Bitter Moon

Movie Information

Bitter Moon, part of a series of Classic Cinema From Around the World, will be presented at 8 p.m. Friday, Sept. 19, at Courtyard Gallery, 9 Walnut St. in downtown Asheville. Info: 273-3332.
Genre: Pitch Black Comedy-Drama
Director: Roman Polanski
Starring: Peter Coyote, Emmanuelle Seigner, Hugh Grant, Kristin Scott Thomas
Rated: R

Last week my wife asked me for the name of the Roman Polanski film where people were held hostage. My immediate thought was Cul-de-sac (1966), but no, that wasn’t it, it was Death and the Maiden (1994) she was after. But the question set off a line of thought that concluded with the realization that nearly all of Polanski films deal with people being held hostage in one form or another—whether they’re hostages in a literal sense, prisoners of their surroundings, captives of their own minds, entrapped by obsessive relationships or simply held in the society of their times. This was brought home forcefully when I re-watched—after a number of years—his 1992 black comedy/drama Bitter Moon for this review. In fact, Bitter Moon may well be Polanski’s most superbly layered film on the topic of hostages.

The very setting of the film’s framing story—an ocean liner—literally holds the four main characters hostage for the duration of the voyage. The characters are comprised of two married couples—played by Peter Coyote and Emmanuelle Seigner, along with Hugh Grant and Kristin Scott Thomas—who in one way or another hold each other hostage. Nigel (Grant) is held hostage when forced to listen to Oscar (Coyote) tell him the sordid story of his life with Mimi (Seigner) and by his own fascination with and desire for Mimi. In turn, Oscar is held in a past that forces him to tell this story, much like the obsessive ancient mariner of Mr. Coleridge’s poem. And the story Oscar tells is that of two characters who hold each other prisoner—with the balance of power constantly shifting—in a love/hate relationship. At the same time, Fiona (Thomas) is seemingly held in place by her very proper British reserve, which, in the end, will transform into something else. It’s a beautiful—and quite disturbing—balancing act of interpersonal relationships and desires that are both satisfied and thwarted. By turns moving and creepy—and very sexual—it’s one of Polanski’s darkest and deepest works, yet strangely one of his least celebrated.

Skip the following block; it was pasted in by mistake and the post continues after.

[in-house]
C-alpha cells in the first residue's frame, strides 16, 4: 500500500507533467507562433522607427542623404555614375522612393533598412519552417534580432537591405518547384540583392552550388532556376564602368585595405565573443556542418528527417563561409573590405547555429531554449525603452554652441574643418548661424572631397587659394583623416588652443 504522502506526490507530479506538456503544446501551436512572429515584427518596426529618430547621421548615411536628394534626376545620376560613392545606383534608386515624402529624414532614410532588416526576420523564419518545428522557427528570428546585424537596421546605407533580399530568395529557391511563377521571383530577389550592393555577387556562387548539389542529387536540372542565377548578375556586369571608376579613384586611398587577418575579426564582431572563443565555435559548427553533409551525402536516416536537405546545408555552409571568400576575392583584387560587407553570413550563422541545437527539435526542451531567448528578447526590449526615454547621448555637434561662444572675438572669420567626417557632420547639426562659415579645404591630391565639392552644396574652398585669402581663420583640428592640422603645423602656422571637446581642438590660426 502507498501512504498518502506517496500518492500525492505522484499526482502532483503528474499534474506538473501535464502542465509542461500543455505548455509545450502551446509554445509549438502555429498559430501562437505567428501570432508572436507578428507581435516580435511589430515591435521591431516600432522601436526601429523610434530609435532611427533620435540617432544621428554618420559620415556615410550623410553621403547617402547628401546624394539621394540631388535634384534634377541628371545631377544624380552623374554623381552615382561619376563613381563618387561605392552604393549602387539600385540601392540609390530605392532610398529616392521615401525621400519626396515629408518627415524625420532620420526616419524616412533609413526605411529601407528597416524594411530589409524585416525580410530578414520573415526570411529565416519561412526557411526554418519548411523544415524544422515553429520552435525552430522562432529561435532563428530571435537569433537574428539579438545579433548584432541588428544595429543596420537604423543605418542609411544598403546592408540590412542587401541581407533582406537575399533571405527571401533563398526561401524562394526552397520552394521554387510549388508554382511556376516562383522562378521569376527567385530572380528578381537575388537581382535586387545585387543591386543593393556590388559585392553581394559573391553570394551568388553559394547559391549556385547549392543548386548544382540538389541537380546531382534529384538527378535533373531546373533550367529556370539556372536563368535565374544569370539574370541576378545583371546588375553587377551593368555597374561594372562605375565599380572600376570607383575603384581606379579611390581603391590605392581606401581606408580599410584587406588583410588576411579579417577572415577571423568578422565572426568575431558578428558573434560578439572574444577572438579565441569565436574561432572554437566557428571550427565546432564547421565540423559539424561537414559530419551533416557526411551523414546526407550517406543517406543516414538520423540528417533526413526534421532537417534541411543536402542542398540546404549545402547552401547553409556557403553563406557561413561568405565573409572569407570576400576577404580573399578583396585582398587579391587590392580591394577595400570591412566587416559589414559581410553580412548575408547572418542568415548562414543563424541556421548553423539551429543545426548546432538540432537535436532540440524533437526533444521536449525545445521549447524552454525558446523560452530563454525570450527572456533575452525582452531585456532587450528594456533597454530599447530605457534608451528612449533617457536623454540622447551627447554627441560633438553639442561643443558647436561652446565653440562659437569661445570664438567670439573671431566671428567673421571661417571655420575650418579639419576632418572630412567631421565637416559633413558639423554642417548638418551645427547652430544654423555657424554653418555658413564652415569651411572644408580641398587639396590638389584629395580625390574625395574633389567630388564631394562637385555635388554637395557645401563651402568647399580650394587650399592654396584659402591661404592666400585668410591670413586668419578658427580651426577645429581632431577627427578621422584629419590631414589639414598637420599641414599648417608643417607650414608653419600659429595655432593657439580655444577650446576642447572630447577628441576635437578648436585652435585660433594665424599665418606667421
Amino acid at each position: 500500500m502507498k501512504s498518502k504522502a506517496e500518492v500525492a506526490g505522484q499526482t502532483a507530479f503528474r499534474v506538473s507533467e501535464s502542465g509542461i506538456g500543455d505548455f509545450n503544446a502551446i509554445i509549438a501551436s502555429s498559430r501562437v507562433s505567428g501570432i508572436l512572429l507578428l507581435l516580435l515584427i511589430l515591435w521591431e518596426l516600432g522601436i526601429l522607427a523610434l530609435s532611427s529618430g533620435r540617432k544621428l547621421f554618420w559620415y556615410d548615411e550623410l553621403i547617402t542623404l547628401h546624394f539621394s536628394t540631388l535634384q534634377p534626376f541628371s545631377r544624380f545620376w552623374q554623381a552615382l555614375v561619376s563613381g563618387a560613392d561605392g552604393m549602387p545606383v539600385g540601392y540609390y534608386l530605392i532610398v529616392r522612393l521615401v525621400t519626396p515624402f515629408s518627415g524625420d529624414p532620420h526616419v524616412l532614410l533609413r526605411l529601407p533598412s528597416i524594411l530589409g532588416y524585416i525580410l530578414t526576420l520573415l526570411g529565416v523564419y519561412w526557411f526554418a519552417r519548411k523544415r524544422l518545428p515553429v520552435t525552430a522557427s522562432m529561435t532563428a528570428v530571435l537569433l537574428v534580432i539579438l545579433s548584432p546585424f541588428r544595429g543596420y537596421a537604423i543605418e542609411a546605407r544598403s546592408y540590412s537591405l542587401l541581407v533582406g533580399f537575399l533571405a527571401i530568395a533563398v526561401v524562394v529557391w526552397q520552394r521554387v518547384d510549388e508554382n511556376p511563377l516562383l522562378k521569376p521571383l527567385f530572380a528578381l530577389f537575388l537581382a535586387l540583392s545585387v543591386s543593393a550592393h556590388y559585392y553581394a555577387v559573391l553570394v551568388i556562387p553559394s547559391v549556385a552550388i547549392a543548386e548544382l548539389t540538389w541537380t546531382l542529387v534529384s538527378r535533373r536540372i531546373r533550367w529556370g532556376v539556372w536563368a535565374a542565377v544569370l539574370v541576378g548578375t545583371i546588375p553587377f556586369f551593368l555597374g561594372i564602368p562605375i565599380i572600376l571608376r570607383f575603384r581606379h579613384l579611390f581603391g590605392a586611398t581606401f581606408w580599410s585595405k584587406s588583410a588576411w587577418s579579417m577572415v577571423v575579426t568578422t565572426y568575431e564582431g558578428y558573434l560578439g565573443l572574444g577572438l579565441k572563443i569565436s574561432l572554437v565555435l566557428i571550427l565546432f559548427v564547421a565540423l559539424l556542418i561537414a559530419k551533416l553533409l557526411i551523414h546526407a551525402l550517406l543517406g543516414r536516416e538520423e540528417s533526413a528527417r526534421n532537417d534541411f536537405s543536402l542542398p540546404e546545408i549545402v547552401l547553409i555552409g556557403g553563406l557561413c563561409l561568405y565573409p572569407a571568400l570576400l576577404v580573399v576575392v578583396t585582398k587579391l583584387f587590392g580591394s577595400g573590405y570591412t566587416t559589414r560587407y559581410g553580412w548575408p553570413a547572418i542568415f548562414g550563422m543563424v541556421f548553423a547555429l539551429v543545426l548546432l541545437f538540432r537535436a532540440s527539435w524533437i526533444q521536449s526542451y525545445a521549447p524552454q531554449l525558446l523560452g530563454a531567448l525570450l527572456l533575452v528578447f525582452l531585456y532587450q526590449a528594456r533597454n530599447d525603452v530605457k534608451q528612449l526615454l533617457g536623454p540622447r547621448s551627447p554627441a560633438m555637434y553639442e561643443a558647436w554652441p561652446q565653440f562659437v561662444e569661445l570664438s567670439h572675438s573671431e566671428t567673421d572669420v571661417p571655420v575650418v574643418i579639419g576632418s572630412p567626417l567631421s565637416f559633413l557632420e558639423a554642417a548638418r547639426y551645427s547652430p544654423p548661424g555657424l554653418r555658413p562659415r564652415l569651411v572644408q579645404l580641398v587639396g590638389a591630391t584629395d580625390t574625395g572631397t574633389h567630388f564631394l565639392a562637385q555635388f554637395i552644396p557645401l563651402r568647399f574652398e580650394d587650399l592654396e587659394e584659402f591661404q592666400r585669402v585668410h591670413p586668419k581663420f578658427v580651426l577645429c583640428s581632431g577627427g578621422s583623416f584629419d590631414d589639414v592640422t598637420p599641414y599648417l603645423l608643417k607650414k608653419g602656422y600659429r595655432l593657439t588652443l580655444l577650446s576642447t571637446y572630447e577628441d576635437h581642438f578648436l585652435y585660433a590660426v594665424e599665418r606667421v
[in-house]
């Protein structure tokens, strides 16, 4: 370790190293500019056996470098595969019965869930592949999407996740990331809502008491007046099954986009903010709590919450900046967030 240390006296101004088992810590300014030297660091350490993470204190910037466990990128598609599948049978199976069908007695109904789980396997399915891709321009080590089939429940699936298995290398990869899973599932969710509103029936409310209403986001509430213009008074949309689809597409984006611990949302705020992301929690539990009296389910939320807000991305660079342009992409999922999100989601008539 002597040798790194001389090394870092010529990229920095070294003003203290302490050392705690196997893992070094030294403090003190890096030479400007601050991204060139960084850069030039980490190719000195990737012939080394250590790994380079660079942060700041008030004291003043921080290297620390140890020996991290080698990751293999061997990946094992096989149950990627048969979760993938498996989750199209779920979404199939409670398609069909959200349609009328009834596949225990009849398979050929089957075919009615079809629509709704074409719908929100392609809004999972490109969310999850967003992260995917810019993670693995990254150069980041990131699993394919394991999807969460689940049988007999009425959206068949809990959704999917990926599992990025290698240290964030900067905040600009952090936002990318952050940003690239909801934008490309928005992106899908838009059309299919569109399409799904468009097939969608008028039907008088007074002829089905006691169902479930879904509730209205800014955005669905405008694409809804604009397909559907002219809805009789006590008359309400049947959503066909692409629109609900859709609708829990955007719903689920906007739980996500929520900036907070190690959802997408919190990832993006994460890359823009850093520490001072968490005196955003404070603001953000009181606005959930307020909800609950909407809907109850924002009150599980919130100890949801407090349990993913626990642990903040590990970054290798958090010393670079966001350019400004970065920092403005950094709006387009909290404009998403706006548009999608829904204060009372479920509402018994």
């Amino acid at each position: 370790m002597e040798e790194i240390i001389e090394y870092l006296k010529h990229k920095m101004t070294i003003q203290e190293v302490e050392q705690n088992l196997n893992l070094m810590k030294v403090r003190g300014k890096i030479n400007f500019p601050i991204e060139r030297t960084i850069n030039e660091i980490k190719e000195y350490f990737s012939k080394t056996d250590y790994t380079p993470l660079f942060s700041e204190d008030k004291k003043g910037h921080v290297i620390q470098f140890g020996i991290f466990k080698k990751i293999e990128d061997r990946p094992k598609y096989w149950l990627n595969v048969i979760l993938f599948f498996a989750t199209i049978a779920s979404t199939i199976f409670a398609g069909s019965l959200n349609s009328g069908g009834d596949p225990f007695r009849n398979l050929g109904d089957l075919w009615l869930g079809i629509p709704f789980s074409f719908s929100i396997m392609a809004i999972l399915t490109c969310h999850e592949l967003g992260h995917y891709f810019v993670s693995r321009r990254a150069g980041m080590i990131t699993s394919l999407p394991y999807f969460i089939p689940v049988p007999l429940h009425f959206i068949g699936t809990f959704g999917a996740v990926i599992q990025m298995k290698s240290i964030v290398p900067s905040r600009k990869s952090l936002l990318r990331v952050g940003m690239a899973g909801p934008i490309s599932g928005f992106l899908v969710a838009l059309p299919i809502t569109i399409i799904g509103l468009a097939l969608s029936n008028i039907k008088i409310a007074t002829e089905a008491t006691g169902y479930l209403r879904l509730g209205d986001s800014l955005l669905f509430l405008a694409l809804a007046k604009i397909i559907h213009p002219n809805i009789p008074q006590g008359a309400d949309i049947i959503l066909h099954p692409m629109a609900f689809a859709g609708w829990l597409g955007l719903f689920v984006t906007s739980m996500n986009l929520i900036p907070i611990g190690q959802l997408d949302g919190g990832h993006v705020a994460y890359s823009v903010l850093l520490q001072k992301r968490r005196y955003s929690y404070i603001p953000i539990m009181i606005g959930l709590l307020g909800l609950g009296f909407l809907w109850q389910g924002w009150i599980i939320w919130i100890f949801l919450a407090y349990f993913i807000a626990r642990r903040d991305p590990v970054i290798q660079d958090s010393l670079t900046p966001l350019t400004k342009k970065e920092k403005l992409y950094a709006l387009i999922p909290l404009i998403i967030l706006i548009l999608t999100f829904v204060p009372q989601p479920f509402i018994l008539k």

About Ken Hanke
Head film critic for Mountain Xpress from December 2000 until his death in June 2016. Author of books "Ken Russell's Films," "Charlie Chan at the Movies," "A Critical Guide to Horror Film Series," "Tim Burton: An Unauthorized Biography of the Filmmaker."

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